Management Audit

What is the Management Audit and its procedure?

Management Audit

A management audit is an assessment and analysis of the competencies and capabilities of an organisation’s management in carrying out corporate objectives. The purpose of an audit is not only to support the individual executive performance but to evaluate the management team’s effectiveness in working in the interests of shareholders, maintaining good relations with employees, and upholding the organisation’s standards. It is a significant factor to note that the audit not only assesses the overall management of the company but only focuses on the performance of individual employees.


The main objectives of a management audit are :

  • To provide optimum utilisation of human resources and ensure the physical facilities in the company.
  • To verify the deficiencies in objectives, policies, procedures and planning.
  • To suggest improved methods of operations.
  • Highlight weak output links organisational structure and internal control systems[1] and suggest improvements in methods.
  • Helping the company management by providing early signals of future risk is a way to avoid the risk, work on countering future problems, and provide remedies to solve them promptly.


The essential characteristics of management audits are as follows :

  • The audit is a process of examining and evaluating the performance of managerial functions.
  • It supports the policies and procedures.
  • It provides the proper and healthy growth of the organisation, both preventive and curative. Besides detecting the existing problems, it suggests measures to avoid probable risks.
  • It is not an examination of the business activities. Its concept of forward-look; therefore, the audit is more concerned with future problems.
  • It is periodic and result-oriented rather than simply procedural. 
  • It is a constructive method of helping management improve its business operations. It identifies areas of weakness in the internal control system and suggests measures to improve performance.
  • It is an extension of the internal audit; development refers to it and is very close to an operational audit.
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The principles of management audits are as follows :

  1. Integrity, Objectivity and Independence: The auditor must look forward to the future, be honest and sincere in his approach to his professional work and maintain an impartial attitude towards the employees.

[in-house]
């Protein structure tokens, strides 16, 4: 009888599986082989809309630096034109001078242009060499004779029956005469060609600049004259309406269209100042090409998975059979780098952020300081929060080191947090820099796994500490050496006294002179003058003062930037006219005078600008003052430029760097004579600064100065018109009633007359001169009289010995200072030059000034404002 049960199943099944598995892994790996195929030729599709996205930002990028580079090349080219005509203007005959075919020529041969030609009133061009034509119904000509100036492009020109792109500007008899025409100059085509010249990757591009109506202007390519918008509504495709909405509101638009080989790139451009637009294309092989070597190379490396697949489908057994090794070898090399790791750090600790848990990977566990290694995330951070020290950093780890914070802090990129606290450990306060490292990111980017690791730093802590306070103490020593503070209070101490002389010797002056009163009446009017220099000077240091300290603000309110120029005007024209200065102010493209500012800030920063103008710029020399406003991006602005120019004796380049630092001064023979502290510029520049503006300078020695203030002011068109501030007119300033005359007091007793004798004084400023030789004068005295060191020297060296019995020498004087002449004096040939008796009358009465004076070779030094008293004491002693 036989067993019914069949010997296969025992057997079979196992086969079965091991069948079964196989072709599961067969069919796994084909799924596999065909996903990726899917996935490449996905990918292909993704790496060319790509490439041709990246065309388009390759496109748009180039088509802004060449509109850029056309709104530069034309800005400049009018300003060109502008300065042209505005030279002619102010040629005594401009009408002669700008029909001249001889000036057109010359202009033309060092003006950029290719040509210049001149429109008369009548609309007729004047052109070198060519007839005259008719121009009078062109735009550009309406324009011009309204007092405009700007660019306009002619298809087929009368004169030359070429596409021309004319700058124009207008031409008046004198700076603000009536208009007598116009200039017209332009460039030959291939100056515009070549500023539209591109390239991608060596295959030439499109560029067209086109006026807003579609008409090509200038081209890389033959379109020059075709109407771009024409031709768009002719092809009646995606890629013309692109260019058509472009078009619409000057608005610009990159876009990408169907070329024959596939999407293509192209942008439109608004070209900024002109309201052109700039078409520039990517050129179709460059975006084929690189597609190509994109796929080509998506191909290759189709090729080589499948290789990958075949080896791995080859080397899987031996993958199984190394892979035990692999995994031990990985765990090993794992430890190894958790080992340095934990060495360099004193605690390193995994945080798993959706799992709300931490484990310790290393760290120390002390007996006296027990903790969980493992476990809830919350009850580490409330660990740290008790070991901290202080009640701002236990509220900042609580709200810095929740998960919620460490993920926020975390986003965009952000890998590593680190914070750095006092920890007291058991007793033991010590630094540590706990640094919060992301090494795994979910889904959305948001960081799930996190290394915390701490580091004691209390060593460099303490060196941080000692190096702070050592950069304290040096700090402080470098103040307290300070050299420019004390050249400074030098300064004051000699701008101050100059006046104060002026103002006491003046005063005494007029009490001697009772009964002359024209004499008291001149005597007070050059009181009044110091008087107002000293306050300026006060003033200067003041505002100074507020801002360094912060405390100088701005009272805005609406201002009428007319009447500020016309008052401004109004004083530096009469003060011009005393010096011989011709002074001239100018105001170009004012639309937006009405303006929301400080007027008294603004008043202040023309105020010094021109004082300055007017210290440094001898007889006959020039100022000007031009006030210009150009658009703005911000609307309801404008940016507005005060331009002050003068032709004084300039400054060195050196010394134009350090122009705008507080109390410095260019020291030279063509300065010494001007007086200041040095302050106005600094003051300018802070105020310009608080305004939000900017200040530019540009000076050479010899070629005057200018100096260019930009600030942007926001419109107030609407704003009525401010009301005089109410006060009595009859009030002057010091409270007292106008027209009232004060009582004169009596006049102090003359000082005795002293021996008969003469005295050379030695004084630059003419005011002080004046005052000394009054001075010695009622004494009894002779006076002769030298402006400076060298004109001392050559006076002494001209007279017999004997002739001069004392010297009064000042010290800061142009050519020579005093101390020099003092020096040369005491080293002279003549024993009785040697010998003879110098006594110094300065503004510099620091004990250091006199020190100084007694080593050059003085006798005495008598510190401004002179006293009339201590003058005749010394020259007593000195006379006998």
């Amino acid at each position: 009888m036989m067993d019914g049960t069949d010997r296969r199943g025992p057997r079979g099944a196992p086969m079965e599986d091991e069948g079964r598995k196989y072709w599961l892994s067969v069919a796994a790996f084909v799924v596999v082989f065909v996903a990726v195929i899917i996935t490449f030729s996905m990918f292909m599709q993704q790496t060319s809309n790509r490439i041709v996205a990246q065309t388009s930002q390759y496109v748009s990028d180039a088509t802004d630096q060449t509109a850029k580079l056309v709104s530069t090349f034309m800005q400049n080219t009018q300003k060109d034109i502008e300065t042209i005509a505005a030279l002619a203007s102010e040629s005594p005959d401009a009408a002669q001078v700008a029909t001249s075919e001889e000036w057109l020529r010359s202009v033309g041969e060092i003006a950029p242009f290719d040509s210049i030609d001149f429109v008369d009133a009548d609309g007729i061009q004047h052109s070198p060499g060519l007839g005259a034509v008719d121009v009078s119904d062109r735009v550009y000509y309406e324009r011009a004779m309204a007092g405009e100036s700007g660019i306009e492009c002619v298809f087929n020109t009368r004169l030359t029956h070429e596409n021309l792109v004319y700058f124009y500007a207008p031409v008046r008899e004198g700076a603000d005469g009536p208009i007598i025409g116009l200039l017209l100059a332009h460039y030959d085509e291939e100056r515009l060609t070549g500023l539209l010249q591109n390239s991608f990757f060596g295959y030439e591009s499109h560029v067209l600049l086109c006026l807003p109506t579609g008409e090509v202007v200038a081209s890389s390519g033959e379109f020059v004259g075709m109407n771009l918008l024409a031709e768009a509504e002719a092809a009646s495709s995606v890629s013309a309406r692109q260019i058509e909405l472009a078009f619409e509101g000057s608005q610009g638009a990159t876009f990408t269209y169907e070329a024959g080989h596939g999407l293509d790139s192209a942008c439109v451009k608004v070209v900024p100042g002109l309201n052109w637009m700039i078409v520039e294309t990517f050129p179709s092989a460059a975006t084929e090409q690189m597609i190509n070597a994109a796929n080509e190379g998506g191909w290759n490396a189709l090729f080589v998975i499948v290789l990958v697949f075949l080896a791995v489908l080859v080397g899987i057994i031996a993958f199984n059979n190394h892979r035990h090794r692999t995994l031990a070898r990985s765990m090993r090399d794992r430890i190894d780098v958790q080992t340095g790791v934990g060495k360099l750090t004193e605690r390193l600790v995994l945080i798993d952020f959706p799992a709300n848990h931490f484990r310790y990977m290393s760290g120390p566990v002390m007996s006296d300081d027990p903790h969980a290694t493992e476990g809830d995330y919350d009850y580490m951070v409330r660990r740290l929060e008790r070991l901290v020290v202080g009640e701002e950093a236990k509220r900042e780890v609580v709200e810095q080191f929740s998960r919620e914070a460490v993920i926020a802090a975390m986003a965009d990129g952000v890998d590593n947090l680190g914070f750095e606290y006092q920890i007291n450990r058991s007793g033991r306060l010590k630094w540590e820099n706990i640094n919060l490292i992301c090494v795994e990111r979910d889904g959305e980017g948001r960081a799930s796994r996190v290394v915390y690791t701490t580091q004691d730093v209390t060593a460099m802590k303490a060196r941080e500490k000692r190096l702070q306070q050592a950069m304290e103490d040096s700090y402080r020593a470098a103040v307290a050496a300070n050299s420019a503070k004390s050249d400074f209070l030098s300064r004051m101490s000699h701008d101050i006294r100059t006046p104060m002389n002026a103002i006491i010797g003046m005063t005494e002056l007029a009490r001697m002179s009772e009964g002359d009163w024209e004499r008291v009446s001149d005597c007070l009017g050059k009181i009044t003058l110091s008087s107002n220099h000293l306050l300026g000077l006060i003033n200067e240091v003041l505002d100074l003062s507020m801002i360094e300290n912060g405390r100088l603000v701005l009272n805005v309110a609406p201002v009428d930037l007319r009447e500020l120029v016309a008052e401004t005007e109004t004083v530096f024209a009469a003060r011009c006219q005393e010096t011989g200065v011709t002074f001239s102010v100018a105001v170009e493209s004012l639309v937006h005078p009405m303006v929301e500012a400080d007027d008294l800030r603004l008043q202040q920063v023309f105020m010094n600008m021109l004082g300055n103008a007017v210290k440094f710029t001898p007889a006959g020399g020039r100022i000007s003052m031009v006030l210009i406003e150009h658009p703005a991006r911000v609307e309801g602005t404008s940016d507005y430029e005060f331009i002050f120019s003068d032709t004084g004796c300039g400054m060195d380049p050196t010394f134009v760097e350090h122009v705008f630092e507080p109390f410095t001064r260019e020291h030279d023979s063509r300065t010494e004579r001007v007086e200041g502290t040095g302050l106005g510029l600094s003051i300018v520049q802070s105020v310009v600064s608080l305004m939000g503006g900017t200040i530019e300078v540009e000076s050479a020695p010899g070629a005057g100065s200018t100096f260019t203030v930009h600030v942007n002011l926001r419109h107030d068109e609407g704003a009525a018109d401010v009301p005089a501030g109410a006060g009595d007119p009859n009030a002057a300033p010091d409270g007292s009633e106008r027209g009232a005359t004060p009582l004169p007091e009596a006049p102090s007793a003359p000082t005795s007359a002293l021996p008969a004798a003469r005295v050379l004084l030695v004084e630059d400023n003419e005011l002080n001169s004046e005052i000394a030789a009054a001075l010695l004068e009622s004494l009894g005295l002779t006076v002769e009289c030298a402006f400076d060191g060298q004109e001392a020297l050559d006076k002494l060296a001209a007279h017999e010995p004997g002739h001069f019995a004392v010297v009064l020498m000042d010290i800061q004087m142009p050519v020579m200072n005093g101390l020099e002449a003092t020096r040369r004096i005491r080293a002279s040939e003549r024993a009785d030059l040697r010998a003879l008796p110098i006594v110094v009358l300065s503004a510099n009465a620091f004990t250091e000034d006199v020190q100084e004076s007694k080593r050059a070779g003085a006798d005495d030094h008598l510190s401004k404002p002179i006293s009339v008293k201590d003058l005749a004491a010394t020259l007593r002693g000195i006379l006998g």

2. Confidentiality and Neutrality: The auditor respects the confidentiality of information acquired during his audit work must be kept confidential and should not be used for his benefit.
  3. Competence and Skills: When the audit is performed, the report is prepared with the due care of professionals with adequate training, experience and competence in auditing.
  4. Documentation: The auditor should maintain documents that the audit was carried out by complying with the basic principles and procedures.
  5. Planning: The auditor should plan his work to conduct the audit effectively and timely.
  6. Evidence: The auditor should obtain sufficient audit evidence to enable him to draw reasonable conclusions from that place on which he can base his opinion on the financial statement record.
  7. Internal Control and Accounting System: The auditor should reasonably assure the company that the finance system is appropriately recorded and that all the accounting information is accurate.
  8. Conclusions and Reporting: The auditor is to assess and review the conclusions drawn from the audit evidence and submit a data report containing a clear written opinion on the organisation’s financial information.


To complete a management audit, the following procedure may be used:

Collection of Information:

Management auditors need the information to appraise various managerial aspects. Therefore, a questionnaire should be prepared to collect the necessary information at the outset of the process. The questions should cover information about objectives, planning processes, control systems, procedures, and functional areas. The questions are framed to gather complete information about every relevant aspect of the business.